Hyperactivity of the dopaminergic pathway is thought to contribute to clinical symptoms in the early stages of Huntington's disease (HD). It is suggested to be result of a reduced dopaminergic inhibition by degeneration of medium spiny neurons in the striatum.
Previously, we have shown that the number of dopaminergic cells is increased in the dorsal raphe nucleus (DRN) of HD patients and transgenic HD (tgHD) rats during the manifestation phase of the disease; as well as in the substantia nigra pars compacta (SNc) and ventral tegmental area (VTA) of tgHD rats. To address whether these changes are secondary to neurodegeneration or take place in the pre-manifest phase of the disease, we examined the expression of genes controlling neuronal cell fate and genes that define dopaminergic cell phenotype.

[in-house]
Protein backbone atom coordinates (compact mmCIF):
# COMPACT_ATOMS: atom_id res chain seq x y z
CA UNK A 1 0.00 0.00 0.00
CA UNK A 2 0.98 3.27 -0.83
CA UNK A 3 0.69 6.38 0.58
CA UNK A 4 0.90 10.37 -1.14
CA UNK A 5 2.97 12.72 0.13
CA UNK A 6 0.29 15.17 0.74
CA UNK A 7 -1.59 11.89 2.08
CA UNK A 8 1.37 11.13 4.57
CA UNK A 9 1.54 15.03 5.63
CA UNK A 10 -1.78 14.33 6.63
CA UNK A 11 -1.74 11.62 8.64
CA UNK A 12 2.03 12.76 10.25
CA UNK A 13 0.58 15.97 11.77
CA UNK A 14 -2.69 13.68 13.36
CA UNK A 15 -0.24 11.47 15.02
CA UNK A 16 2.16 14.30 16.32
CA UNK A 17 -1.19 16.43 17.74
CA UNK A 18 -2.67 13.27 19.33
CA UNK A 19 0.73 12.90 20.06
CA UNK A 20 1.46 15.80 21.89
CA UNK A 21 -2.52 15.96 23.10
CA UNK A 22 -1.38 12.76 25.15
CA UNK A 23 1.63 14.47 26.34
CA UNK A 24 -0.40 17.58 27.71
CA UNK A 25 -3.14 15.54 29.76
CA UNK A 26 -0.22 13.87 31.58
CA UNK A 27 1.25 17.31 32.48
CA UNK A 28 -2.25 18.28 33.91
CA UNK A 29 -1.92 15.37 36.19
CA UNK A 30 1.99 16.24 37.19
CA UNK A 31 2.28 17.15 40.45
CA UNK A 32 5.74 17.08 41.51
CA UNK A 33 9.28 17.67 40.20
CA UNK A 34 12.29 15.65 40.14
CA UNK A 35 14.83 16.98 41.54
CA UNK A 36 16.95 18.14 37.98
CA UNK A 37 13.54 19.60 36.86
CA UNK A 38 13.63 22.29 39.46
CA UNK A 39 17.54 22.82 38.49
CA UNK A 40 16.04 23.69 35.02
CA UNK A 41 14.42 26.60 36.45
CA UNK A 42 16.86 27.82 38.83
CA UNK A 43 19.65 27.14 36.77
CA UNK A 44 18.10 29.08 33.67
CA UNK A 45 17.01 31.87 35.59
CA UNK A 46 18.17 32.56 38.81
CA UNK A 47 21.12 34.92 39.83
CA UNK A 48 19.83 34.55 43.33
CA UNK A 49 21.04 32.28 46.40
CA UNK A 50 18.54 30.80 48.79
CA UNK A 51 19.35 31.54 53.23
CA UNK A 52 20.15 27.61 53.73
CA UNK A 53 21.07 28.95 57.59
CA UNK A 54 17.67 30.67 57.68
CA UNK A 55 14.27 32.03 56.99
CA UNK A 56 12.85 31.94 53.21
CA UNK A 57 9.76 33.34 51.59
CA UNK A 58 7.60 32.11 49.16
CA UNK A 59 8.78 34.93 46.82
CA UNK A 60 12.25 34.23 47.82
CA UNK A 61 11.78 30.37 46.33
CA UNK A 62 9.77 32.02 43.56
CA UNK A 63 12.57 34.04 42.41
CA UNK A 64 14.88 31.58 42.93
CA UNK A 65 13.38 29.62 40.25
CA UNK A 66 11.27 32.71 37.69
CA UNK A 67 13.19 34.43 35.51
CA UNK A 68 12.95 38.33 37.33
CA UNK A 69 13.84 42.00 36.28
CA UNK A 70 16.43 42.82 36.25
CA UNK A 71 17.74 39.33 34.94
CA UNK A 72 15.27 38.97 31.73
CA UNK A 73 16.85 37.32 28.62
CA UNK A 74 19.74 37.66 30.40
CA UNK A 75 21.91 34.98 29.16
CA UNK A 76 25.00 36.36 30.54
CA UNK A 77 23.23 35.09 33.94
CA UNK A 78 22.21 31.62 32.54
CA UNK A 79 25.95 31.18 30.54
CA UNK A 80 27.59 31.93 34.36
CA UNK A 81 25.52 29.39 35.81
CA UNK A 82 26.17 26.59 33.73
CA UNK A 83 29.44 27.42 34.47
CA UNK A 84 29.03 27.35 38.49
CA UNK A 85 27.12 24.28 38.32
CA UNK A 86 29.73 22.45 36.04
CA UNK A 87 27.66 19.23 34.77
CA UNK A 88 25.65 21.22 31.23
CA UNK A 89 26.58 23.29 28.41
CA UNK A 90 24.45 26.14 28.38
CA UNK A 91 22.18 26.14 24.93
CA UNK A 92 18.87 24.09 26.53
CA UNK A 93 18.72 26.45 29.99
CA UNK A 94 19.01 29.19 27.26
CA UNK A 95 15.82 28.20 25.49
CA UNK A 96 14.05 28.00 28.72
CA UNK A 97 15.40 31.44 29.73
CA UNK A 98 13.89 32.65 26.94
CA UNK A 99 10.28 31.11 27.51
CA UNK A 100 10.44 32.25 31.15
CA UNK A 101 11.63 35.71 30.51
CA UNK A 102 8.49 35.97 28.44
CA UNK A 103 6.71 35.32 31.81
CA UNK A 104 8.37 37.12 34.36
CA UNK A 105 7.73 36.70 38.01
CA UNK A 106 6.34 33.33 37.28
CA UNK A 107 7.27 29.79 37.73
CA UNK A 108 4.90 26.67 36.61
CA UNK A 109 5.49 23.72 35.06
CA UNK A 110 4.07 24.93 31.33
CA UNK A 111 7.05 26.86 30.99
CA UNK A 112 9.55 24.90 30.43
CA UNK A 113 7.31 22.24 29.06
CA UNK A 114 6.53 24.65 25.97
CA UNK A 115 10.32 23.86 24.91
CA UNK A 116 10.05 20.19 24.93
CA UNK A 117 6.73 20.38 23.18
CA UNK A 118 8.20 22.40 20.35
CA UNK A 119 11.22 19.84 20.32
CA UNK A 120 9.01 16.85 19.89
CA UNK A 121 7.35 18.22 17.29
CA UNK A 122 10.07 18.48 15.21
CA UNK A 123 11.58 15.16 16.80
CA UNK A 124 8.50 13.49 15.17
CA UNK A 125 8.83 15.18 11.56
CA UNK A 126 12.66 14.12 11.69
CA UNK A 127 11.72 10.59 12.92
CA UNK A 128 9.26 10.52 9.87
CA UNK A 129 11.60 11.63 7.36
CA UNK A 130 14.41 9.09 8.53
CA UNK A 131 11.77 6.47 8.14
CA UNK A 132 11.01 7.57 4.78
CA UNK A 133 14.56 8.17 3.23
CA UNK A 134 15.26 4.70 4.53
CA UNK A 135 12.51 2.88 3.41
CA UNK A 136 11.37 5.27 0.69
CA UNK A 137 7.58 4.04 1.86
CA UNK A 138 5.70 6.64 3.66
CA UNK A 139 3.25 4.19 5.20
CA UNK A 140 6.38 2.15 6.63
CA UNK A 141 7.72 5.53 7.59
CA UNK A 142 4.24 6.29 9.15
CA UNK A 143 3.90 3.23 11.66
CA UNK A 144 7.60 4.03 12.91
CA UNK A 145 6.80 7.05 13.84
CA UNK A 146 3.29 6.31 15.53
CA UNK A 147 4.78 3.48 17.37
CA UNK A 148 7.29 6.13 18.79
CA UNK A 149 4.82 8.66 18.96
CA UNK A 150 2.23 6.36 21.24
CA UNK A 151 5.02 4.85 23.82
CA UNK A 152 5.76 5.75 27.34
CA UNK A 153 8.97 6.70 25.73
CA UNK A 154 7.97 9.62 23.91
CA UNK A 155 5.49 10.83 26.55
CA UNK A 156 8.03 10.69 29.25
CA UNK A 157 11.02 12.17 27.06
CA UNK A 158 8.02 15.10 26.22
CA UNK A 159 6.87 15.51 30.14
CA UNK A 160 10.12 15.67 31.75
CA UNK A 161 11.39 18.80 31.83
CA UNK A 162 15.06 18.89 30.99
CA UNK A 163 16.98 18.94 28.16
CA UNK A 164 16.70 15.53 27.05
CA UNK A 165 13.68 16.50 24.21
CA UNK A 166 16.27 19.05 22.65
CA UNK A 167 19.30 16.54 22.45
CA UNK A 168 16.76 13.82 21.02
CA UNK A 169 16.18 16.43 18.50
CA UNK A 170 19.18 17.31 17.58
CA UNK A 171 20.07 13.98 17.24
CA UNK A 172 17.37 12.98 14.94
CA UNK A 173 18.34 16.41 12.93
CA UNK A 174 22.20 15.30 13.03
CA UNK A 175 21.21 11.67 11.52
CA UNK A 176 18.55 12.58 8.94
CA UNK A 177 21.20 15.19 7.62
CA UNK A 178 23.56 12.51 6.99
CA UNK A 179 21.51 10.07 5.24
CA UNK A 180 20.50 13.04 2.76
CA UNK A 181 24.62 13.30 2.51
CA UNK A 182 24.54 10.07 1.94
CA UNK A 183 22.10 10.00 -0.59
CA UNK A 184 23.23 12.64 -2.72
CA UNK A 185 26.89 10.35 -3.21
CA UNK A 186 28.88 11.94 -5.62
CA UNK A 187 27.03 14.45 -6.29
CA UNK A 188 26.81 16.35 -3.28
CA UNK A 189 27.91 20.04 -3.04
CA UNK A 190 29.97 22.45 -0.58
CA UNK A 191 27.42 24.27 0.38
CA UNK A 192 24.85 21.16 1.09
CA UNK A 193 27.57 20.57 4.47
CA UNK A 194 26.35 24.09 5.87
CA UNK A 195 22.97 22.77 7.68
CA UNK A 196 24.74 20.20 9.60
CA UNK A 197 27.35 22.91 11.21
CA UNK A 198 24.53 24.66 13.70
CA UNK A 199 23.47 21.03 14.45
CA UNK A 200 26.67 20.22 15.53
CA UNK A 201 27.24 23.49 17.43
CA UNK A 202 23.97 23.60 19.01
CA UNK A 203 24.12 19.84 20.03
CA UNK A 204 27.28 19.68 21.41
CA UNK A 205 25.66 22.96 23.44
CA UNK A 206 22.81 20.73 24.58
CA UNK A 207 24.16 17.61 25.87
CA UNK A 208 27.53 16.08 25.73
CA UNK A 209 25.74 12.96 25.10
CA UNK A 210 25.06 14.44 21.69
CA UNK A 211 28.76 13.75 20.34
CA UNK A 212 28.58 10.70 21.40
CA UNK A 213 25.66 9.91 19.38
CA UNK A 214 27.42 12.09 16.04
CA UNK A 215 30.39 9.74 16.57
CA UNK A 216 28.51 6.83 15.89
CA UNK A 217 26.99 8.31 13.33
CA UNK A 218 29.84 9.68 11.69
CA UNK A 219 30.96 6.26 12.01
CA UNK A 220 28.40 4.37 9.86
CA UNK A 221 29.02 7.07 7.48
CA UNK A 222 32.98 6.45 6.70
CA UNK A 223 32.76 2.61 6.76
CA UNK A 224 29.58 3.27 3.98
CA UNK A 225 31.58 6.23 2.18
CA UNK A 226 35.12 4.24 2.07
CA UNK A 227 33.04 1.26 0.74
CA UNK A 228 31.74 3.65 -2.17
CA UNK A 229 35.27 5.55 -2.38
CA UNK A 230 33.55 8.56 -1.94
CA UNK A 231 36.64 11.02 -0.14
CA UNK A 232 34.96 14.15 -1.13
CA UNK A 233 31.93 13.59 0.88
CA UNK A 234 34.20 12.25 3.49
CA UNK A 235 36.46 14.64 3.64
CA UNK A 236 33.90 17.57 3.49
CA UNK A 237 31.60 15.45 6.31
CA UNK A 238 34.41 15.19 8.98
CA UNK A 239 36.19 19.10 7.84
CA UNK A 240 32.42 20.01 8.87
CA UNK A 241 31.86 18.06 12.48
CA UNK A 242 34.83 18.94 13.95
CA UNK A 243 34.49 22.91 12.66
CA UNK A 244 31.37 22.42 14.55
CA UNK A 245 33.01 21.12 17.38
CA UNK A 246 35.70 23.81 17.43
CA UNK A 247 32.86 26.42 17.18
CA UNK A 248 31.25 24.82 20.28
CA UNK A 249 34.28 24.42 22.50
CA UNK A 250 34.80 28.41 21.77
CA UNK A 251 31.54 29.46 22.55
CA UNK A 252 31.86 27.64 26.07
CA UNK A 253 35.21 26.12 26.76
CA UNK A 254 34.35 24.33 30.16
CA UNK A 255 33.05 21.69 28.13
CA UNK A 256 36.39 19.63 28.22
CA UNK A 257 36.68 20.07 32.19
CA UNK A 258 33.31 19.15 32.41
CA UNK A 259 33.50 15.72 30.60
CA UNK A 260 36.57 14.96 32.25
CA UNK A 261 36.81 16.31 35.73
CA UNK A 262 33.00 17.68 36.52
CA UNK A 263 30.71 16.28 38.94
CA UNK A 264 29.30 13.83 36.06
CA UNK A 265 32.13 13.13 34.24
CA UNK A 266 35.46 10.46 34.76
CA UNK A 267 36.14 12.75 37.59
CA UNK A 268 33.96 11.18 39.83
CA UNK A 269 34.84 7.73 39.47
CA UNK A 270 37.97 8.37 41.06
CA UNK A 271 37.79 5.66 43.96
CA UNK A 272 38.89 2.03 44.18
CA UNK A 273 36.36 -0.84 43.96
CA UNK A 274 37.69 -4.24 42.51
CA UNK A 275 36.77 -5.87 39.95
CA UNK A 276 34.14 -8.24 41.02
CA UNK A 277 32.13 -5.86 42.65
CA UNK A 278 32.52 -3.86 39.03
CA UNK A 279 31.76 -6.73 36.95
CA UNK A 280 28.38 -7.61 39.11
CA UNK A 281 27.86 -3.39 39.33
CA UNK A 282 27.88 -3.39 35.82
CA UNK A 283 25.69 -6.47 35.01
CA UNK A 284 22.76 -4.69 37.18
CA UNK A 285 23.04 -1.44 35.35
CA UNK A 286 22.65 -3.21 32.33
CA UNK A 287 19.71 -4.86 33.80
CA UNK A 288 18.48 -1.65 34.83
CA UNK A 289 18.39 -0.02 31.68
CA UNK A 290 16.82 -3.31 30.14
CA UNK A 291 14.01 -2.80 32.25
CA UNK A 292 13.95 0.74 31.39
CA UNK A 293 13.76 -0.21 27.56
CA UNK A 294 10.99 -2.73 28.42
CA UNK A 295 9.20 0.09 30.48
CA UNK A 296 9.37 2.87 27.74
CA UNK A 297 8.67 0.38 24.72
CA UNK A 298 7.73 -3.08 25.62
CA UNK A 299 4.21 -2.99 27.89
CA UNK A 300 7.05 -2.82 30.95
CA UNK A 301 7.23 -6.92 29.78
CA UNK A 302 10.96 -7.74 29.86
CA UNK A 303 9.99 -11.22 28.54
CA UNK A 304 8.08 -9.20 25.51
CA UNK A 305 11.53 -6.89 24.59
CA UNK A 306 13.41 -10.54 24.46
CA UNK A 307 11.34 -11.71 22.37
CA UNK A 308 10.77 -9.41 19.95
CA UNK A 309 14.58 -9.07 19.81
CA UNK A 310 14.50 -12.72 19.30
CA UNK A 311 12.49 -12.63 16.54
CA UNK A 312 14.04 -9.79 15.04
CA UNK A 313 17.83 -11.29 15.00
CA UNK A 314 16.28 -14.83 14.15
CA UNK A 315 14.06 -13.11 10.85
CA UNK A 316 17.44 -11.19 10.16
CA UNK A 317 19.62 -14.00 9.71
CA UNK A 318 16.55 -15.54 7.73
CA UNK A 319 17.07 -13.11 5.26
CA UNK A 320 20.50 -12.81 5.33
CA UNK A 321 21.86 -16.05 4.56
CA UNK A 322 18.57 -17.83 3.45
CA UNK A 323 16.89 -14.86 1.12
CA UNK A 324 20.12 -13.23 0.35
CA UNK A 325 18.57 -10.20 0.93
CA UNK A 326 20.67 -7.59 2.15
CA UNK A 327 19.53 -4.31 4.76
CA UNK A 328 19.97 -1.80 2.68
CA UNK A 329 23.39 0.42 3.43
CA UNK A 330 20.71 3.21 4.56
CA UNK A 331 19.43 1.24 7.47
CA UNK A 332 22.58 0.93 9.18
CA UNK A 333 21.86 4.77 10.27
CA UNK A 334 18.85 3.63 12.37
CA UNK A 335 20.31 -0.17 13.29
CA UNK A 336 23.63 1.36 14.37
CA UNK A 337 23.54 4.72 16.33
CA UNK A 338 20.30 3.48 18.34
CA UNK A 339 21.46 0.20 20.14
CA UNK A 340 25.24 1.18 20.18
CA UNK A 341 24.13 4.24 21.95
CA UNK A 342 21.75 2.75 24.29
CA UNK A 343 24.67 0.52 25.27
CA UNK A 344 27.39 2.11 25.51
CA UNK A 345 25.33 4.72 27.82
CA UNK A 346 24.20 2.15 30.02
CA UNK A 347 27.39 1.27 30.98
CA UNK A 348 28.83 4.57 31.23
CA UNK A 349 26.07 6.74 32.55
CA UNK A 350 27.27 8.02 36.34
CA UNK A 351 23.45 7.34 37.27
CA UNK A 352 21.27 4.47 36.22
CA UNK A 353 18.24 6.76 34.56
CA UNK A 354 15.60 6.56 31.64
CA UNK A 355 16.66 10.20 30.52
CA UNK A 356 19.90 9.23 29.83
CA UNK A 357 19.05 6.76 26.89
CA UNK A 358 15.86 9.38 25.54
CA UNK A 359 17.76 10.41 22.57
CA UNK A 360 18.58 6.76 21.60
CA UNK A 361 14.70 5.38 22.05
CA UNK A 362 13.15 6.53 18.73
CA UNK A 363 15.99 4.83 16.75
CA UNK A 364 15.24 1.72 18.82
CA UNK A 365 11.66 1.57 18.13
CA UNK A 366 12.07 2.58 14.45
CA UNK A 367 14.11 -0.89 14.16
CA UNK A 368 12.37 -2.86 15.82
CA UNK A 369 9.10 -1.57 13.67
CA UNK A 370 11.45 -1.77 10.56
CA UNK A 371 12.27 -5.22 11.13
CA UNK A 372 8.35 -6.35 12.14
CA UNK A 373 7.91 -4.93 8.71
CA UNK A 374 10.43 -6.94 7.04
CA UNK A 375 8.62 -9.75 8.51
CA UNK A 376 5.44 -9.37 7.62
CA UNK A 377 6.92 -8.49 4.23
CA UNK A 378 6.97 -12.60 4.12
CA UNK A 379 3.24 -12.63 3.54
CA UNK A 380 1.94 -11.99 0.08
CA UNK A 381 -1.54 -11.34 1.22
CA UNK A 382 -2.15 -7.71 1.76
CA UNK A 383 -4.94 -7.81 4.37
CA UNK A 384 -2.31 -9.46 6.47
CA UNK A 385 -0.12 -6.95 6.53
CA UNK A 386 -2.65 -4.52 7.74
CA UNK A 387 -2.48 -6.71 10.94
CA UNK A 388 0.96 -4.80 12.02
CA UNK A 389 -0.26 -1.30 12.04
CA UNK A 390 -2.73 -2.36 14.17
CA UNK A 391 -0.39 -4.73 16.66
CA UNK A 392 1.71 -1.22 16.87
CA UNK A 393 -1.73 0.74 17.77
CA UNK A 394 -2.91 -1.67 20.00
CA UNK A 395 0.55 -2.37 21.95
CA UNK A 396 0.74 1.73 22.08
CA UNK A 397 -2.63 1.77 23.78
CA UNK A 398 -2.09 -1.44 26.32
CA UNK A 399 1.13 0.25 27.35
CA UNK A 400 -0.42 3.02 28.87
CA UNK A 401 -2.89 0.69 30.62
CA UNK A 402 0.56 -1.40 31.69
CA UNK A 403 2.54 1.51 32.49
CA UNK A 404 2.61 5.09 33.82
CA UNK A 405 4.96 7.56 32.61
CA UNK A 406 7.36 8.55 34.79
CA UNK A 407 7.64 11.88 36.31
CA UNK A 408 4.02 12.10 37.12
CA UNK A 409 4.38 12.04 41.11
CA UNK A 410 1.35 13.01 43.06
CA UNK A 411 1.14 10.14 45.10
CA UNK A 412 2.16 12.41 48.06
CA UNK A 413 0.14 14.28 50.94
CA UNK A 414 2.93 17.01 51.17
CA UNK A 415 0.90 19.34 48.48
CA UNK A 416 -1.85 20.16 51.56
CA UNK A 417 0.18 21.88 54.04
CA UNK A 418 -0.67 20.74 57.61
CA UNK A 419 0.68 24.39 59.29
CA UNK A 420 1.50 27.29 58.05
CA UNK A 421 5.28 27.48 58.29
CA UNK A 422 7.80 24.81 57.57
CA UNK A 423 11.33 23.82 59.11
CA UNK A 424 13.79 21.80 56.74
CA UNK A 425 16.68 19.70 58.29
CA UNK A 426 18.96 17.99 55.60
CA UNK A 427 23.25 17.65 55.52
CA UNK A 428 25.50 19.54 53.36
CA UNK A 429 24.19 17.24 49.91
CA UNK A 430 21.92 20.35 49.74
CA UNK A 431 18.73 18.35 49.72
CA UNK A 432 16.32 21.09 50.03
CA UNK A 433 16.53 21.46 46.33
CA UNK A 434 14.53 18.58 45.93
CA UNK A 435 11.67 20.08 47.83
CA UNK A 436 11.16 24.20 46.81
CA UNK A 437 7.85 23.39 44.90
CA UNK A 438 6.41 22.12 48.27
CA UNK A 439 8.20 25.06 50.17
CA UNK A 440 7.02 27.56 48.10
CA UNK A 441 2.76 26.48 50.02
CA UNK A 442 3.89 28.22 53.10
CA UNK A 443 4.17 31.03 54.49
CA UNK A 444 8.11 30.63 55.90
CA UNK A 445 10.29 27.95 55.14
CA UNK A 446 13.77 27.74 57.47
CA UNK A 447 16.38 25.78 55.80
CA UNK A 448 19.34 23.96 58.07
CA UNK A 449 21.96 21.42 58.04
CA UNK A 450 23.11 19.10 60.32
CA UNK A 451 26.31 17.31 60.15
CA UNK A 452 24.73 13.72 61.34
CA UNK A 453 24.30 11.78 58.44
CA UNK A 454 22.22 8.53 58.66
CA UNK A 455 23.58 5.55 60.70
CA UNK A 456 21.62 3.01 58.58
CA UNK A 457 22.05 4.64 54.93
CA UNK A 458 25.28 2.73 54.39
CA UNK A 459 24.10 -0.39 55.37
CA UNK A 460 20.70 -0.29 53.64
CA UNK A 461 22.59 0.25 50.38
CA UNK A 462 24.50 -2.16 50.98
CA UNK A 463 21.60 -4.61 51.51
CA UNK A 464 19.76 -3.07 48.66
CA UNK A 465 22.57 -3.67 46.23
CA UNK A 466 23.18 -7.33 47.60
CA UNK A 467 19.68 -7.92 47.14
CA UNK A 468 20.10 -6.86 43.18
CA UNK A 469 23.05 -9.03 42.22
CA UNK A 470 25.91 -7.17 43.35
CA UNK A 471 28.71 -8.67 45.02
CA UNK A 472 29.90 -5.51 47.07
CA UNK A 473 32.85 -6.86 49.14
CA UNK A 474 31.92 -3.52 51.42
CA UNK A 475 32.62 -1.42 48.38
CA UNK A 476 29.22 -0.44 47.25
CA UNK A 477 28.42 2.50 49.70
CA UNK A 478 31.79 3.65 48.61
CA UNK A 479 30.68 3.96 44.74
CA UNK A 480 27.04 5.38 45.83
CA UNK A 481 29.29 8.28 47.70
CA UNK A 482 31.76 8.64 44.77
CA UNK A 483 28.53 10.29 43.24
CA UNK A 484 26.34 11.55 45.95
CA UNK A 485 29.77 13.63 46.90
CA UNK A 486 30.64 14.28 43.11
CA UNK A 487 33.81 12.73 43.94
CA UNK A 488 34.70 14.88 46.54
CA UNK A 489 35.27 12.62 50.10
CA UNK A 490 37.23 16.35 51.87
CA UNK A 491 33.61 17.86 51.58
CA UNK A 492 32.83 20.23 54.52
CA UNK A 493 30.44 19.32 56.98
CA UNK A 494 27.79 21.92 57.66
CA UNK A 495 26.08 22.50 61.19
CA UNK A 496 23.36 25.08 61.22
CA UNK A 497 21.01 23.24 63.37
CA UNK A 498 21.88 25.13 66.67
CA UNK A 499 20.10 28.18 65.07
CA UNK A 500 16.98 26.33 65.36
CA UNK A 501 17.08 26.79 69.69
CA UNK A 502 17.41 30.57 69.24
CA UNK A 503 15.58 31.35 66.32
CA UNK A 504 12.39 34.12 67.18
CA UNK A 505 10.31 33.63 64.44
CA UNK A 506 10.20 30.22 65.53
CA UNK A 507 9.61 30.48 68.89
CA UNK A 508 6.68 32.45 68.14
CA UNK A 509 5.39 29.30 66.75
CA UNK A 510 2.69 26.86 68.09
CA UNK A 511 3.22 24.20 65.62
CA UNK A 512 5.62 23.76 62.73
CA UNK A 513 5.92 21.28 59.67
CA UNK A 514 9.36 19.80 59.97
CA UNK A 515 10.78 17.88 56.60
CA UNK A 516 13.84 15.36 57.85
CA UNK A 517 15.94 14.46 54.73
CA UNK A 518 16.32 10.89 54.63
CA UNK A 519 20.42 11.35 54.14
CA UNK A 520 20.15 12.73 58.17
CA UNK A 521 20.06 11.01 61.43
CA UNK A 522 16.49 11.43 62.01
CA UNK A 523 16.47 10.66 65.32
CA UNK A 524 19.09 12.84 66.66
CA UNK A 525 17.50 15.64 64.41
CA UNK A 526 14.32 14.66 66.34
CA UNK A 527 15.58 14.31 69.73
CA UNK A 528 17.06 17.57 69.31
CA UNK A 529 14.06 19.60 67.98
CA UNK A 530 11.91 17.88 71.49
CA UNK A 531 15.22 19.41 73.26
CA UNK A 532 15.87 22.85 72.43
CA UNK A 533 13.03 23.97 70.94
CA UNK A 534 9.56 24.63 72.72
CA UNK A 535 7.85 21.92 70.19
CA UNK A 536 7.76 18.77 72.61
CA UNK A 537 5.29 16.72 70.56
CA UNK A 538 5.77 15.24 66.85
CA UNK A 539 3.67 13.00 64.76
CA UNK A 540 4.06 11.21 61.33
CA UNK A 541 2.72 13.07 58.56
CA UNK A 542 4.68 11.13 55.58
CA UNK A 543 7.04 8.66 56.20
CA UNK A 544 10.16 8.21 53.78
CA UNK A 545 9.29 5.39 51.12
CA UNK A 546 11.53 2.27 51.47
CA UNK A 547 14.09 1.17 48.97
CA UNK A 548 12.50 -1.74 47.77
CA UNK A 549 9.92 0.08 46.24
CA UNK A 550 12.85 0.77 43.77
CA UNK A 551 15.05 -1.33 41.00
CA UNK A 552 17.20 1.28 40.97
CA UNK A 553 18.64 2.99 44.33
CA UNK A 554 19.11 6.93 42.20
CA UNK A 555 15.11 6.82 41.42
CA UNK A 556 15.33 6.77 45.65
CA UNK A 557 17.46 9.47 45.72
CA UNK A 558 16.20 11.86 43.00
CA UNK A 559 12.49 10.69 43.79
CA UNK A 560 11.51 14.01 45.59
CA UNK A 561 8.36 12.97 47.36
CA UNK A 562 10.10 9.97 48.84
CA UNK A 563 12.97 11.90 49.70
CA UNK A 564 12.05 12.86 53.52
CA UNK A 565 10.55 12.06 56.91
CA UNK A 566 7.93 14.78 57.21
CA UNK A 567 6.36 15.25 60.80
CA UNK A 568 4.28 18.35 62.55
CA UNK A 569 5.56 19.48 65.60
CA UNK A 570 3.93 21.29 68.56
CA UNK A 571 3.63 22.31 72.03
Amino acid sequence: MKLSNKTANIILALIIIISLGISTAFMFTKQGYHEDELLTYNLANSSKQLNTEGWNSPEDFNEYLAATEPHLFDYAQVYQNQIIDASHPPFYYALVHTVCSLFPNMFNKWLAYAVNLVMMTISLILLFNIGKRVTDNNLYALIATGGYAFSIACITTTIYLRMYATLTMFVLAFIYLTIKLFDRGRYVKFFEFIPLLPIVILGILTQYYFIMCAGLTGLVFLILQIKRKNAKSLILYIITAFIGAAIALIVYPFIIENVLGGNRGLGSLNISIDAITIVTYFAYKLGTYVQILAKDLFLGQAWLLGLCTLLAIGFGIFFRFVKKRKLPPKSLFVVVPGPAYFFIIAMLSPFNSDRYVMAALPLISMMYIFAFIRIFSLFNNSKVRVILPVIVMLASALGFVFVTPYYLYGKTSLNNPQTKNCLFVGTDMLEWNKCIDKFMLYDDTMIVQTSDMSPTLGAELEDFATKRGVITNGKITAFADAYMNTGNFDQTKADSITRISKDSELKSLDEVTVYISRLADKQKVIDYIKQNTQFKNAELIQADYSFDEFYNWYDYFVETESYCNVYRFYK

In the SNc-VTA of tgHD rats, Msx1 was upregulated, which correlated with an altered expression of transcription factors Zbtb16 and Tcf12. Zbtb16 was upregulated in the DRN and it was the only gene that showed a correlated expression in the tgHD rats between SNc-VTA and DRN. Zbtb16 may be a candidate for regionally tuning its cell populations, resulting in the increase in dopaminergic cells observed in our previous studies.
Here, we demonstrated an altered expression of genes related to dopaminergic cell fate regulation in the brainstem of 6 months-old tgHD rats. This suggests that changes in dopaminergic system in HD precede the manifestation of clinical symptoms, contradicting the theory that hyperdopaminergic status in HD is a consequence of neurodegeneration in the striatum.
- Huntington's disease
- Hyperdopaminergic status
- Substantia nigra
- Ventral tegmental area
- Transgenic rat model
- Neurotransmitter phenotype